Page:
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big valsalva 09-17-2011 02:07 AM

Decline Bench...Bastard Press?
Decline Bench...Bastard Press?

What say you? I've been mulling over the merits of the decline press lately, and quite frankly, I can't see much use in it. I ran it very briefly a few years ago, but I don't have much to say about it either good or bad.

Should I train it? Will it help my flat bench and/or OHP? Am I getting just as much bang for my buck by doing dips? Is it a good strength exercise, or is it merely a "bodybuilding exercise" to target my lower pecs?

Where does the decline bench press rank in the pantheon of pressing movements? Does it belong, or is it just a bastard press?

Soldier 09-17-2011 08:20 AM

The only reason I see ANYONE do decline press is because the limited range of motion lets them lift more. These people don't realize that if they did a proper flat bench with a good setup then they'd be able to lift the same thing they can do on the decline bench.

I've even seen people use plates under the bench to INCREASE the decline. Idiots.

Carl1174 09-17-2011 08:27 AM

For me Dips are superior


Soldier 09-17-2011 08:51 AM


Originally Posted by Carl1174 (Post 171800)
For me Dips are superior


This is true for a lot more than decline presses! If people realized how beneficial dips can be, then the dip station would be just as popular as the squat rack is. . .for curls, of course.

Chillen 09-17-2011 09:01 AM


Originally Posted by Carl1174 (Post 171800)
For me Dips are superior


I love dips too, but my shoulder joints do not. My new dip exercise is the weighted elevated pushup, using a laptop nylon strap with metal ends for the belt to support the iron weight. My tris are a weird pair. They can take a beating, and they are very hard to get warmed up, but they have greatly improved the last 6 months or so with addition of this progressive exercise. I place the hands where the focus is more on the tri than the chest.

Never actually tried the decline press. I have tried the incline for a considerable amount of time, but have learned that all I really need is progressive flat bench program, and it has done me well for my personal goals I have set over time.

Off Road 09-17-2011 09:04 AM

Training the decline press might be good for some variety. Beyond that, I don't see what they offer over what that the flat variety does.

I don't buy into the whole thought that you can target certain parts of your chest with different angles of bench pressing. Certainly some exercises will target the chest as a whole more than others, but not certain areas.

I also agree that Dips are a great movement and target the chest, shoulders and triceps equally as well as the bench press. Dips can also give you a greater range of motion over the decline press.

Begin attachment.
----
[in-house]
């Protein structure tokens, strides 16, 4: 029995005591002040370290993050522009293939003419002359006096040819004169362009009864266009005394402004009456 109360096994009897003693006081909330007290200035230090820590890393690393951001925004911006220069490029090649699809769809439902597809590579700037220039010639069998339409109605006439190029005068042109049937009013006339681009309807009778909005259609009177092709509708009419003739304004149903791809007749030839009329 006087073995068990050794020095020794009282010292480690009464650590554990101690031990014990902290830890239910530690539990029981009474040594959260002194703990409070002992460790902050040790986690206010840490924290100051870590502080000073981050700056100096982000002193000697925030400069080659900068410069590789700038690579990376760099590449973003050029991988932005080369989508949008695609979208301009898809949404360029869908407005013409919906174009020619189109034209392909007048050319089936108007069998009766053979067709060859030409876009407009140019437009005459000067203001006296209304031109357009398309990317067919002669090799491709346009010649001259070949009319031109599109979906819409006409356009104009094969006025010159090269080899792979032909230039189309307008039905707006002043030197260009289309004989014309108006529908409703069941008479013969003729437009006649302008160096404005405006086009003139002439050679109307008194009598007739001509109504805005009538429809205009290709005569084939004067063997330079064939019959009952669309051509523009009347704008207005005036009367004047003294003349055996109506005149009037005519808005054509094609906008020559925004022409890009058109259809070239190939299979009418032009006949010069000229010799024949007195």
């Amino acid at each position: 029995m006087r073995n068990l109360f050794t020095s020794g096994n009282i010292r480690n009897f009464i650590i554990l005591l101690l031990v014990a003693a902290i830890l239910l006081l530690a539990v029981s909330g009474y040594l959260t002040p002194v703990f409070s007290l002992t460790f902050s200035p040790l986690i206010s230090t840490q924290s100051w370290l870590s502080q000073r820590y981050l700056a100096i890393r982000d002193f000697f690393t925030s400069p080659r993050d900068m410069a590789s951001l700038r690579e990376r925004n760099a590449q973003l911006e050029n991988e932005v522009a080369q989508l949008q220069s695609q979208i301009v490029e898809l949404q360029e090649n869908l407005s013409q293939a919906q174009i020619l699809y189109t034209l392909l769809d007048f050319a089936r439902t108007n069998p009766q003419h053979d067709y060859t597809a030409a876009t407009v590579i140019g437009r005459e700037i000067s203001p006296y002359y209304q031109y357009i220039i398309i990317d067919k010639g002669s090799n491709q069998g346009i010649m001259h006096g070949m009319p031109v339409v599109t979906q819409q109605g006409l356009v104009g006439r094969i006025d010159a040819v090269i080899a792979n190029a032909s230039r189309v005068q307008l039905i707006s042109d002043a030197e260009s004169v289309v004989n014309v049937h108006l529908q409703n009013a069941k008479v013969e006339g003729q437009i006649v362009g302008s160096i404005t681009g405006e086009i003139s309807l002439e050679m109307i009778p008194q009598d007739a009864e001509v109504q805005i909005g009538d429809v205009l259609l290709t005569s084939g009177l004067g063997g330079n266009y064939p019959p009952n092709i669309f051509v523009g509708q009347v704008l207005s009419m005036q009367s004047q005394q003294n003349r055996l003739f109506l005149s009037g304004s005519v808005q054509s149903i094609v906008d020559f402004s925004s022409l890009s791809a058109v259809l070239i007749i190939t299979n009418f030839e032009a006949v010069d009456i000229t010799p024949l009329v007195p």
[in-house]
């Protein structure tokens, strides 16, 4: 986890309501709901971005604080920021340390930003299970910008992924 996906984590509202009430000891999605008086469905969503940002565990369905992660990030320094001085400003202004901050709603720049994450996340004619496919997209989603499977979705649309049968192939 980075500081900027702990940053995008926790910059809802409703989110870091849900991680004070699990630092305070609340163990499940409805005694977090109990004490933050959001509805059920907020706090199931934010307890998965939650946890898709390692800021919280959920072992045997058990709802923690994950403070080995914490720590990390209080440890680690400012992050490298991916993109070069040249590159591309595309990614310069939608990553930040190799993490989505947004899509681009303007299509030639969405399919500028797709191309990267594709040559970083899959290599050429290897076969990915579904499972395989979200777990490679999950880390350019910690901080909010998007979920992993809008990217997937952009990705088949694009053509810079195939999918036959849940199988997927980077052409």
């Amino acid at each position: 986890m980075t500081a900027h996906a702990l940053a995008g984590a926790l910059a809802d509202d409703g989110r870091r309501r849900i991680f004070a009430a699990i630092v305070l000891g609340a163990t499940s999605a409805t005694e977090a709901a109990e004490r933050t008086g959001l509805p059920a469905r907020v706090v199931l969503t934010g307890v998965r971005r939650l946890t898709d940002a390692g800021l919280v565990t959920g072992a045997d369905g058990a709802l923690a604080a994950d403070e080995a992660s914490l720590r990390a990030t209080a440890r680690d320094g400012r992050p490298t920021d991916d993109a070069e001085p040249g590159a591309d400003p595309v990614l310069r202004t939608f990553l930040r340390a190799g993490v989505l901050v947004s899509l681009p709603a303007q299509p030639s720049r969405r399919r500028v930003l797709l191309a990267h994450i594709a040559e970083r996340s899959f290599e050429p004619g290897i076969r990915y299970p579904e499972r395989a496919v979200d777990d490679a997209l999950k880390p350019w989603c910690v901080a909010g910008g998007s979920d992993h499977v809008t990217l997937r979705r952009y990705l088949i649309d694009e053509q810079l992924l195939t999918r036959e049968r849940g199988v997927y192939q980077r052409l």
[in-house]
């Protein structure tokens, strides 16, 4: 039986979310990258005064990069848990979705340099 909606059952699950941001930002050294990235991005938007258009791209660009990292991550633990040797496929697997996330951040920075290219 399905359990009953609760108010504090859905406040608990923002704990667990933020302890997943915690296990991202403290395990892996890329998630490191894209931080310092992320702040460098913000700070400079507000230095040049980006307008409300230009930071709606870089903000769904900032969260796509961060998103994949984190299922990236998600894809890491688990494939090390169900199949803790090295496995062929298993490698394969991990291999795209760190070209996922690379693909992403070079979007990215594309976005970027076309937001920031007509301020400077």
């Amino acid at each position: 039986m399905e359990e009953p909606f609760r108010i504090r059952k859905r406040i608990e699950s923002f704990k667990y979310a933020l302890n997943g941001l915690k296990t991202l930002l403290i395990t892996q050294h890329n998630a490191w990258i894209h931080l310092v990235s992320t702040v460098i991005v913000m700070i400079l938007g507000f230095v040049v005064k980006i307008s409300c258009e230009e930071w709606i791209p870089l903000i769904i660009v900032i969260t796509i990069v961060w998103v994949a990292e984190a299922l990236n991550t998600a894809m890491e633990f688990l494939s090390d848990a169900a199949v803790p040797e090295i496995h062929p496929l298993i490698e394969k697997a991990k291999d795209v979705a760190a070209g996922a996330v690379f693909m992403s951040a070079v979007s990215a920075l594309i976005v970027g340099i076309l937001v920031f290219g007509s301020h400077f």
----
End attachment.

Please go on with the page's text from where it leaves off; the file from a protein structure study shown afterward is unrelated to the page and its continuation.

Fazc 09-17-2011 09:09 AM

Also when you get bigger the ROM on a Decline is hardly anything.

Pretty useless, unless it's to get used to lockout out more weight. Even then there are better alternatives.

BendtheBar 09-17-2011 09:18 AM


Originally Posted by Fazc (Post 171809)
Also when you get bigger the ROM on a Decline is hardly anything.

This is my issue with declines. Decreased ROM.

I did use them occasionally back in the day when I hovered around 200. I remember being able to use a fair amount of weight. For this reason it could function as sort of an assistance work/tricep-heavy press.

Rich Knapp 09-17-2011 09:36 AM

1.) Unless your a competitive BBer or competitive P/L that allows the back arch, do your dips.

Declines hit the chest like a arched back B/P and hits the lower pecs for separation.

Allows you to press heavier weight (lower pec is the strongest area). Since I started them (in streaks) My flat press and Db presses went up, my separation cut between upper and lower has increased and deepened.

Its also easier on the shoulders, but see number 1.

glwanabe 09-17-2011 10:34 AM

Dips are a better move to perform.

If you're shoulders do not like dips, then I would cut your benching down, and work the shoulders to improve their strength, and flexability to allow dips.

This aspect of making sure you're shoulders are in good shape, and developed properly is something I have often talked about. Ler's not forget that banching is a compound move. A large part of a proper bench movement involves the front delt.

A lot of people are front delt heavy, and imbalanced in their delt work. Make sure you have good balance in your shoulder program.

This talks a bit about some aspects of pressing that are often overlooked

T NATION | Are You Ready to Overhead Press?

Upper back, delts, and chest all need to thought of together when thinking of upper body work.

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